+will be around forever, e.g. by building log saving or other
+checkpointing mechanisms directly into your application or into your
+`Job` description.
+
+<a name="Lifecycle"></a>Aurora Job Lifecycle
+--------------------------------------------
+
+When Aurora reads a configuration file and finds a `Job` definition, it:
+
+1.  Evaluates the `Job` definition.
+2.  Splits the `Job` into its constituent `Task`s.
+3.  Sends those `Task`s to the scheduler.
+4.  The scheduler puts the `Task`s into `PENDING` state, starting each
+    `Task`'s life cycle.
+
+**Note**: It is not currently possible to create an Aurora job from
+within an Aurora job.
+
+### <a name="Life"></a>Life Of A Task
+
+![Life of a task](images/lifeofatask.png)
+
+### <a name="Pending"></a>`PENDING` to `RUNNING` states
+
+When a `Task` is in the `PENDING` state, the scheduler constantly
+searches for machines satisfying that `Task`'s resource request
+requirements (RAM, disk space, CPU time) while maintaining configuration
+constraints such as "a `Task` must run on machines  dedicated  to a
+particular role" or attribute limit constraints such as "at most 2
+`Task`s from the same `Job` may run on each rack". When the scheduler
+finds a suitable match, it assigns the `Task` to a machine and puts the
+`Task` into the `ASSIGNED` state.
+
+From the `ASSIGNED` state, the scheduler sends an RPC to the slave
+machine containing `Task` configuration, which the slave uses to spawn
+an executor responsible for the `Task`'s lifecycle. When the scheduler
+receives an acknowledgement that the machine has accepted the `Task`,
+the `Task` goes into `STARTING` state.
+
+`STARTING` state initializes a `Task` sandbox. When the sandbox is fully
+initialized, Thermos begins to invoke `Process`es. Also, the slave
+machine sends an update to the scheduler that the `Task` is
+in `RUNNING` state.
+
+If a `Task` stays in `ASSIGNED` or `STARTING` for too long, the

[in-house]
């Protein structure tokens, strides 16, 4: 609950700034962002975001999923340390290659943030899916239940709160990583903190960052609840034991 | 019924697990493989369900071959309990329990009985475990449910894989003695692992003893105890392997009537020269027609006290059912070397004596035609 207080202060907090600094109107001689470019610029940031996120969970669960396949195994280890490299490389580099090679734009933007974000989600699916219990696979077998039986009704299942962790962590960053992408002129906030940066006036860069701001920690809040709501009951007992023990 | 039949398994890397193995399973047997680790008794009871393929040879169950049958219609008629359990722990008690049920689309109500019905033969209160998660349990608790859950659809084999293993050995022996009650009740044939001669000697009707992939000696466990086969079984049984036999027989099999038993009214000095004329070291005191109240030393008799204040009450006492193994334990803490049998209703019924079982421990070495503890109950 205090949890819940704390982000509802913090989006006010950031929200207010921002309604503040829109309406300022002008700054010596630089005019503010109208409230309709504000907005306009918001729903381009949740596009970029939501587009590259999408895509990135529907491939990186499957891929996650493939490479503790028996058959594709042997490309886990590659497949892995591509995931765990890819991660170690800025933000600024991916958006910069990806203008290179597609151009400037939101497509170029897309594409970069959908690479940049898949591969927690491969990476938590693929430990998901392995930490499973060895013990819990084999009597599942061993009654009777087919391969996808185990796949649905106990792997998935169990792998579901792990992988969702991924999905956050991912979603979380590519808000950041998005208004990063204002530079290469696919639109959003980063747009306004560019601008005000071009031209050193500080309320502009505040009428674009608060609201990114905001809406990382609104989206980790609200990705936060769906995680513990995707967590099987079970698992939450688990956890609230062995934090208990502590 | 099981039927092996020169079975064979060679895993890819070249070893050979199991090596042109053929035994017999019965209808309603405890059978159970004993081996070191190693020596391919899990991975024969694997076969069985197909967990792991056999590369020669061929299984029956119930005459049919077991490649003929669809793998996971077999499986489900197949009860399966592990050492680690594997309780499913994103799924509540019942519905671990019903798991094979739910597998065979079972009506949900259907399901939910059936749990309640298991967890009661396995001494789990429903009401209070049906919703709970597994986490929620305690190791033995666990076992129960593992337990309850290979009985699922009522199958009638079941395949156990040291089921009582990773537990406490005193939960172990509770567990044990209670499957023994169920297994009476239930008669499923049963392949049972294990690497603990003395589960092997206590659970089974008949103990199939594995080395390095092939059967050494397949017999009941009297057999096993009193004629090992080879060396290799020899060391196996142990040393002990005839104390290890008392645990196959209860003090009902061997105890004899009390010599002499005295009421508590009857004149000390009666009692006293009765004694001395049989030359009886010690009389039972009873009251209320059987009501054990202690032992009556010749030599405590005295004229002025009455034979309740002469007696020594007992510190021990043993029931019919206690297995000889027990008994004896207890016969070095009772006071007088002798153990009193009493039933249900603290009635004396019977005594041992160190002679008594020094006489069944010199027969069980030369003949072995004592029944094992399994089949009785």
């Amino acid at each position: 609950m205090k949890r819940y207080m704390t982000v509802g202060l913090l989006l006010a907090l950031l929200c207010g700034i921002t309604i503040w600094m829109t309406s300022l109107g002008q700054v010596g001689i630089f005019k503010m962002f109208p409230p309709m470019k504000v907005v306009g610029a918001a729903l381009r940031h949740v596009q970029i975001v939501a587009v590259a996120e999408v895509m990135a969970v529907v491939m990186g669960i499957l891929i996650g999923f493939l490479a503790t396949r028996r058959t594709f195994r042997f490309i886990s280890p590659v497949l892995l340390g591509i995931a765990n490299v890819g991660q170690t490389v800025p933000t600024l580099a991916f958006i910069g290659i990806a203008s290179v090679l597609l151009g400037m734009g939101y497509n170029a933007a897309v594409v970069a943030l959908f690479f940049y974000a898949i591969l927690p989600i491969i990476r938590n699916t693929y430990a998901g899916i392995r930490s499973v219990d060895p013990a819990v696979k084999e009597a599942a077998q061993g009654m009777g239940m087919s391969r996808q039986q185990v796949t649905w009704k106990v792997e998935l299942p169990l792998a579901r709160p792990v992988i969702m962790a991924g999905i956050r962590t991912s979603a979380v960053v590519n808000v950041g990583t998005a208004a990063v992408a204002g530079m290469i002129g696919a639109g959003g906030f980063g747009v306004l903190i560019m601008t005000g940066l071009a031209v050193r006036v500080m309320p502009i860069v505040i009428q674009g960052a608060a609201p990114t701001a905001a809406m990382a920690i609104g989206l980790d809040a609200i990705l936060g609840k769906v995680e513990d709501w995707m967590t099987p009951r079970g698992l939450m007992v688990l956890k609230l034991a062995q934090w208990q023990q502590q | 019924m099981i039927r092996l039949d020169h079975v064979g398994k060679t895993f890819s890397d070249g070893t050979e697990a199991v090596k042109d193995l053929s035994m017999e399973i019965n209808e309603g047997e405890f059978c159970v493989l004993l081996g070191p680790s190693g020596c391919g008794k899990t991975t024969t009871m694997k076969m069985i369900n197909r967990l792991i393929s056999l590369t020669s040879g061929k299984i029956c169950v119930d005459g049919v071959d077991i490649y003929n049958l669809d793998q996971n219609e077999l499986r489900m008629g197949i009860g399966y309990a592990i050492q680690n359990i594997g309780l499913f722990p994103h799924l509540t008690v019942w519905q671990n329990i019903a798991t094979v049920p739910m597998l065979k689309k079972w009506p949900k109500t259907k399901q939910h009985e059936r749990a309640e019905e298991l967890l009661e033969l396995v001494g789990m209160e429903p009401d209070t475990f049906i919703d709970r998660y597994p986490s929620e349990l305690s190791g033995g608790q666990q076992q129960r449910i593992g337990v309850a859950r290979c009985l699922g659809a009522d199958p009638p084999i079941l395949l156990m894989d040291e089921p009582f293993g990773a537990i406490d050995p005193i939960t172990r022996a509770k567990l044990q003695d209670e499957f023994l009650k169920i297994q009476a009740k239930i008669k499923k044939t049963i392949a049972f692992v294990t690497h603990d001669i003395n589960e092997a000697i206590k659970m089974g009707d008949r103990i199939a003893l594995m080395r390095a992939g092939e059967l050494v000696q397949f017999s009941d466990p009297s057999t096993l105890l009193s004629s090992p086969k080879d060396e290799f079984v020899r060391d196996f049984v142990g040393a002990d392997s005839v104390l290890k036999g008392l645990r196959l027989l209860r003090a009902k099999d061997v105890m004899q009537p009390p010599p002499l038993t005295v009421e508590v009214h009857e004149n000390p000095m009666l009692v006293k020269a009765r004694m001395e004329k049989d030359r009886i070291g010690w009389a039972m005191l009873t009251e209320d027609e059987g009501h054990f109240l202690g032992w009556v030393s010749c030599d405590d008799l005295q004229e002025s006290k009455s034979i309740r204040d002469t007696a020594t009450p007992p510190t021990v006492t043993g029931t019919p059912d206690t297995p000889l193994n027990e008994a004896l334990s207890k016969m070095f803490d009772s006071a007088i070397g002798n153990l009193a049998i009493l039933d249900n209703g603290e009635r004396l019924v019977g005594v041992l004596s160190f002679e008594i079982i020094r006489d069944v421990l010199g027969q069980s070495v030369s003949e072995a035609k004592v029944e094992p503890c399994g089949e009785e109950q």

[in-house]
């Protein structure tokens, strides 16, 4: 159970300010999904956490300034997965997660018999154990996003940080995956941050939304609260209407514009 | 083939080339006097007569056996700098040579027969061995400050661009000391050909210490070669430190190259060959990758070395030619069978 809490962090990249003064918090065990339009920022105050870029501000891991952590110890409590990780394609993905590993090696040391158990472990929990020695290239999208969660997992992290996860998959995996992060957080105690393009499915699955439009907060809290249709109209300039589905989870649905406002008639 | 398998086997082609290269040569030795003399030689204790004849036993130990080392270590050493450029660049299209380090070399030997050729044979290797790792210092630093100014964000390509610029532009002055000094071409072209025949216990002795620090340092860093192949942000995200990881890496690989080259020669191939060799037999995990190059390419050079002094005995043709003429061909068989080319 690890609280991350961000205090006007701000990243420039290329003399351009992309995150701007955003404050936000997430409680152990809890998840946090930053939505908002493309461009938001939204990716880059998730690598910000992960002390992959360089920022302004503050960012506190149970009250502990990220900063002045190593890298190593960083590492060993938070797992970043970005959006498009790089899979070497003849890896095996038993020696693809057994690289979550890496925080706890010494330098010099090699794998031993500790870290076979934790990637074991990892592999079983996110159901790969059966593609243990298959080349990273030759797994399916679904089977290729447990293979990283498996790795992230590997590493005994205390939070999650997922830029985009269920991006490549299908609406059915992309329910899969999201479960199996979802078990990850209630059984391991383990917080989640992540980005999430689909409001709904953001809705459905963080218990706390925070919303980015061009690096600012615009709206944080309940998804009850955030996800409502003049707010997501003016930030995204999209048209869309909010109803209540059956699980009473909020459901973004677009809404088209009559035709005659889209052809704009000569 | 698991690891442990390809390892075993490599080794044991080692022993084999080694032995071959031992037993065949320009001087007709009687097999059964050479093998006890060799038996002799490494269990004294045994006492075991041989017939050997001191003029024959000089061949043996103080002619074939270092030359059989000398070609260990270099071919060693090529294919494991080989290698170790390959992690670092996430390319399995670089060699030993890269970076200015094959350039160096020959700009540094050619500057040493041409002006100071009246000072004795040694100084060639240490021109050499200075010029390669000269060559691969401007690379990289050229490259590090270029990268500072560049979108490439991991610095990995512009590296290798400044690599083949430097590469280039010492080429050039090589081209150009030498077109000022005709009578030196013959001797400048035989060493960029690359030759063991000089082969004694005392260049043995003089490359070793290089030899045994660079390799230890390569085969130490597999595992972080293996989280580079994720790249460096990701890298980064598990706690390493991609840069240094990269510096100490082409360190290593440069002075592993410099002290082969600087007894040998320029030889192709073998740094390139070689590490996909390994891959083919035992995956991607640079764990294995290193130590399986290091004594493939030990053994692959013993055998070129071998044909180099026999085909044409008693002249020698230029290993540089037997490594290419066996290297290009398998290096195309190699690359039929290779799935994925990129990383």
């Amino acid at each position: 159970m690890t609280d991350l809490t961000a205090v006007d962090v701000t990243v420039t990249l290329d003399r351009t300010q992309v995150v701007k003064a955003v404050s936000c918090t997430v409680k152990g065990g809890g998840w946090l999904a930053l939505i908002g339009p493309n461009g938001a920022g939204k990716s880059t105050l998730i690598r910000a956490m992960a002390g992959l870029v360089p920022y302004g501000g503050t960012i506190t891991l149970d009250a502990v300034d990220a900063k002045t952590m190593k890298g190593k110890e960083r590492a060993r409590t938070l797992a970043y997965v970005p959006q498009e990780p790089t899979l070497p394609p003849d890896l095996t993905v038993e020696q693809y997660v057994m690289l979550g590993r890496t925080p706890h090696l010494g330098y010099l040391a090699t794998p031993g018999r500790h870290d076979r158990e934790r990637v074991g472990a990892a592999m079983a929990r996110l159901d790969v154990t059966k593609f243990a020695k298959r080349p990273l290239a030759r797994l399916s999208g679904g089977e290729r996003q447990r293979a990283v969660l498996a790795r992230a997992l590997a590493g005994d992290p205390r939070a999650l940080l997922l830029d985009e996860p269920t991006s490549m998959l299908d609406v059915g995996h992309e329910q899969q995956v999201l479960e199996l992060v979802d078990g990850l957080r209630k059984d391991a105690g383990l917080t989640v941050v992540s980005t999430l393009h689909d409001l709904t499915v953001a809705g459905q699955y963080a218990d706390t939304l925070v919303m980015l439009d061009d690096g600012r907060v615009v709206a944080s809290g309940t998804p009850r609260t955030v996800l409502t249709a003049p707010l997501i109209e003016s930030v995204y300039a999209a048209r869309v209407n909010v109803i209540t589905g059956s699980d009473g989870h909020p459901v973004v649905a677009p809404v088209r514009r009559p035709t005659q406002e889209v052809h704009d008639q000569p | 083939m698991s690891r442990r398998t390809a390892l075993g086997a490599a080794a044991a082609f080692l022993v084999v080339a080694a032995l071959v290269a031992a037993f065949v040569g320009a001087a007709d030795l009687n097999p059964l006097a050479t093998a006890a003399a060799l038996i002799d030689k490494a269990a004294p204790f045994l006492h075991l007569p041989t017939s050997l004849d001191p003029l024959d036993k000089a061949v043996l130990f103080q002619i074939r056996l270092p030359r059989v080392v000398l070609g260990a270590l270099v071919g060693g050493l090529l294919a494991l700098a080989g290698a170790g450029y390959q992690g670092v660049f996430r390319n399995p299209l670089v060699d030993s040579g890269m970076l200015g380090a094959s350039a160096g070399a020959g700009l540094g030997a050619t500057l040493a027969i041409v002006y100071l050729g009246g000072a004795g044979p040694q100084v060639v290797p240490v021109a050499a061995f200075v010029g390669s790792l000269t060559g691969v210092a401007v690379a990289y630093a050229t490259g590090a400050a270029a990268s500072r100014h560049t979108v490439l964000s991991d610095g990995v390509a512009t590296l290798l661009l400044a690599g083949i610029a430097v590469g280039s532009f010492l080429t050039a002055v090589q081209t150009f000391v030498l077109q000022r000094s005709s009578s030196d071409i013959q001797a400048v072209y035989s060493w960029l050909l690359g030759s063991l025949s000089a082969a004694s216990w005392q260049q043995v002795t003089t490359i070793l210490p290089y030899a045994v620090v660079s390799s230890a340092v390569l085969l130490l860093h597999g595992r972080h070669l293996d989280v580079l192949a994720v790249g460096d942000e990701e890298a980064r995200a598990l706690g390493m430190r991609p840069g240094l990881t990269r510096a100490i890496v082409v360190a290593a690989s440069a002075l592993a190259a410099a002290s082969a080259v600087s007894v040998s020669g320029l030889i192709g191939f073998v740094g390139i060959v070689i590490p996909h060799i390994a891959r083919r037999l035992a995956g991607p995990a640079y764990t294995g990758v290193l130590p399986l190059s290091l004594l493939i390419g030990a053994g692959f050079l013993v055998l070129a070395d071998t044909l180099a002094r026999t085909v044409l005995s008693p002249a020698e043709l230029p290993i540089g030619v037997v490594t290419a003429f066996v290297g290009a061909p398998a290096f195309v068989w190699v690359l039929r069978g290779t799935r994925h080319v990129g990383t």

+scheduler forces it into `LOST` state, creating a new `Task` in its
+place that's sent into `PENDING` state. This is technically true of any
+active state: if the Mesos core tells the scheduler that a slave has
+become unhealthy (or outright disappeared), the `Task`s assigned to that
+slave go into `LOST` state and new `Task`s are created in their place.
+From `PENDING` state, there is no guarantee a `Task` will be reassigned
+to the same machine unless job constraints explicitly force it there.
+
+If there is a state mismatch, (e.g. a machine returns from a `netsplit`
+and the scheduler has marked all its `Task`s `LOST` and rescheduled
+them), a state reconciliation process kills the errant `RUNNING` tasks,
+which may take up to an hour. But to emphasize this point: there is no
+uniqueness guarantee for a single shard of a job in the presence of
+network partitions. If the Task requires that, it should be baked in at
+the application level using a distributed coordination service such as
+Zookeeper.
+
+### <a name="Updates"></a>Task Updates
+
+`Job` configurations can be updated at any point in their lifecycle.
+Usually updates are done incrementally using a process called a *rolling
+upgrade*, in which Tasks are upgraded in small groups, one group at a
+time.  Updates are done using various Aurora Client commands.
+
+For a configuration update, the Aurora Client calculates required changes
+by examining the current job config state and the new desired job config.
+It then starts a rolling batched update process by going through every batch
+and performing these operations:
+
+-   If a shard ID is present in the scheduler but isn't in the new config,
+    then that shard is killed.
+-   If a shard ID is not present in the scheduler but is present in
+    the new config, then the shard is created.
+-   If a shard ID is present in both the scheduler the new config, then
+    the client diffs both task configs. If it detects any changes, it
+    performs a shard update where it kills the old config shard and adds
+    the new config shard.
+
+The Aurora client continues through the shards list until all tasks are
+updated, in `RUNNING,` and healthy for a configurable amount of time.
+If the client determines the update is not going well (a percentage of health
+checks have failed), it cancels the update.
+
+Update cancellation runs a procedure similar to the described above
+update sequence, but in reverse order. New instance configs are swapped
+with old instance configs and batch updates proceed backwards
+from the point where the update failed. E.g.; (0,1,2) (3,4,5) (6,7,
+8-FAIL) results in a rollback in order (8,7,6) (5,4,3) (2,1,0).
+
+### <a name="Giving"></a> Giving Priority to Production Tasks: PREEMPTING
+
+Sometimes a Task needs to be interrupted, such as when a non-production
+Task's resources are needed by a higher priority production Task. This